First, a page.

The Nasdaq rebounded sharply from the Thursday dip to regain 71 points but it did not close at a new high on Friday. The Nasdaq missed a record close by 3 points and put it right back against resistance that held for the prior 4 days. The big cap techs were mixed and those that did finish positive only gained a little with the exception of Adobe. That Adobe spike came on raised guidance on Wednesday evening that prompted a 22-point gain over two days.
The Nasdaq has been posting minor gains like the S&P while investors wait for some earnings catalysts. Amazon and Alphabet could do that on Thursday night.
Short-term resistance is 6,630 and support is 6,560.
The Russell 2000 recovered from its three days of declines under the support at 1,500 and retested the prior record high. This is encouraging because there was a lot of profit taking potential on the Russell and the majority of investors failed to run to the sidelines. The two week dip was minimal.
The investor sentiment survey did not show any major changes last week. With the markets holding at the highs everyone seems pretty confident about their positions. I would have expected bullish sentiment to rise slightly since the herd is normally the most bullish at the highs.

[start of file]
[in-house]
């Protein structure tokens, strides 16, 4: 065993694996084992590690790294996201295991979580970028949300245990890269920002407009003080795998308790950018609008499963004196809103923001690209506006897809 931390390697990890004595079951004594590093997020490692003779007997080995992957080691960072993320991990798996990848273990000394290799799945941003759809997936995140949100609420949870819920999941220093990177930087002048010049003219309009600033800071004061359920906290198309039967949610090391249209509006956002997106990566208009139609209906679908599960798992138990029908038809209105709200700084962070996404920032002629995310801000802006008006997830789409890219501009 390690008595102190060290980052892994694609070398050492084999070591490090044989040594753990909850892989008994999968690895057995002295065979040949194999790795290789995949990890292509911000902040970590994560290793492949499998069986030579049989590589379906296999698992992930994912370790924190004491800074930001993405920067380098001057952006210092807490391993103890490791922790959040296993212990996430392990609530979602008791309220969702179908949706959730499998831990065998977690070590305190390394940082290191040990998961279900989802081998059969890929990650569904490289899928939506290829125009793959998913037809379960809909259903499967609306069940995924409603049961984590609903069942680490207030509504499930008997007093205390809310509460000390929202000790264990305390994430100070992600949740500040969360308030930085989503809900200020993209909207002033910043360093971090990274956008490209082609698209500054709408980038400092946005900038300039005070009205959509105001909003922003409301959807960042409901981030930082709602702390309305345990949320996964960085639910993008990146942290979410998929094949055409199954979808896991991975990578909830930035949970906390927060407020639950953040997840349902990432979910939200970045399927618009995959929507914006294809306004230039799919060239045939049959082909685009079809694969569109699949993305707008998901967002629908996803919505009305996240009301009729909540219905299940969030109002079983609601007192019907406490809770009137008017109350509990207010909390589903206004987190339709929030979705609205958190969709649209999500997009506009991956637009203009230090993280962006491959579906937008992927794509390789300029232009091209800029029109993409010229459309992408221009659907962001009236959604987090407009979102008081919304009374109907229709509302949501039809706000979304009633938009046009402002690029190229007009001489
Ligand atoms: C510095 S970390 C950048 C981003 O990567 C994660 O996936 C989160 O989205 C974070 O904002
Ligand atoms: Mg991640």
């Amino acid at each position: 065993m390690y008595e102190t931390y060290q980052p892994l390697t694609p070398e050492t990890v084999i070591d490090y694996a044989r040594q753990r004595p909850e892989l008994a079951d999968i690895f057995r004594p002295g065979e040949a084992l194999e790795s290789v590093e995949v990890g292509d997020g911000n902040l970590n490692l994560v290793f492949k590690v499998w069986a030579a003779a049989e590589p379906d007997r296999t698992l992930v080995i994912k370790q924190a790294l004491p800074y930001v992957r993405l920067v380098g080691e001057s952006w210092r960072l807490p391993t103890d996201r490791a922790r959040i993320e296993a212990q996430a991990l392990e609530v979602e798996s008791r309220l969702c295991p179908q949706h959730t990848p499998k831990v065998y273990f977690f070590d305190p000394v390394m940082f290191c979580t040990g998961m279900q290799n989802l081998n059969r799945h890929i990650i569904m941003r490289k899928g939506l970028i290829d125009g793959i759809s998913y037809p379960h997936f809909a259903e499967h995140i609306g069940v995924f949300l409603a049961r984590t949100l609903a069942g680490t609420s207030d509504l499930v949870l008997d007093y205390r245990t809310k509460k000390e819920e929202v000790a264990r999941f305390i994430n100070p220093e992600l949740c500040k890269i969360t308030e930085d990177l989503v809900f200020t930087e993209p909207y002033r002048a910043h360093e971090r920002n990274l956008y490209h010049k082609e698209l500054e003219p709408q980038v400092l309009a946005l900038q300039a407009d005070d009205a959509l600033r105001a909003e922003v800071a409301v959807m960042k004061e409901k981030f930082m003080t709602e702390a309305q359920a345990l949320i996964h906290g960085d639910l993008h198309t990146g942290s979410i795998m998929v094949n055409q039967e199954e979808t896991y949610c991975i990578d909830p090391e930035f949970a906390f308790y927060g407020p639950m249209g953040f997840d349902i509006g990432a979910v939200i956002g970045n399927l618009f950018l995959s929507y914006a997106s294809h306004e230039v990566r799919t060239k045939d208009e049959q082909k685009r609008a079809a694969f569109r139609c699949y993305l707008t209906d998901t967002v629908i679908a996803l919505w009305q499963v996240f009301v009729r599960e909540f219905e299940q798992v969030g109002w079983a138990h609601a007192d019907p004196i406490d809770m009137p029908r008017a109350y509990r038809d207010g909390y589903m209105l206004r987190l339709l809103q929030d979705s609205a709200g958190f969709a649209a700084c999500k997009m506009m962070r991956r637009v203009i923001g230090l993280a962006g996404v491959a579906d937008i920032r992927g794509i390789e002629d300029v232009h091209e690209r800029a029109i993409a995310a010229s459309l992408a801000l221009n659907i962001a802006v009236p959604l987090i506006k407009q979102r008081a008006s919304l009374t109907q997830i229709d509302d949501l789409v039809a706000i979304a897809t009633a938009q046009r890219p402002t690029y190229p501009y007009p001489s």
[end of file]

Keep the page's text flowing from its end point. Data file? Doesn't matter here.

The Dow is overbought and facing another week of earnings volatility. That could continue the rally or send it into a ditch. You cannot predict market direction in the middle of earnings season. There are too many headlines driving individual stocks. So far, we have not had that much impact from the hurricane ate my earnings excuse but it has not been forgotten.
In theory, the market should continue higher because all the fundamentals are positive and there is a lack of negative headlines on the horizon. We escaped the week without North Korea doing anything stupid but I doubt rocket man will simply roll those missiles back into their caves. He may be biding his time looking for a new opportunity OR he may have considered his survival options and decided to launch stupid comments instead of missiles.
I would continue to buy the dip until that trade no longer works. Remember the statistics I quoted above. We are long overdue for pause but I doubt it will be this week.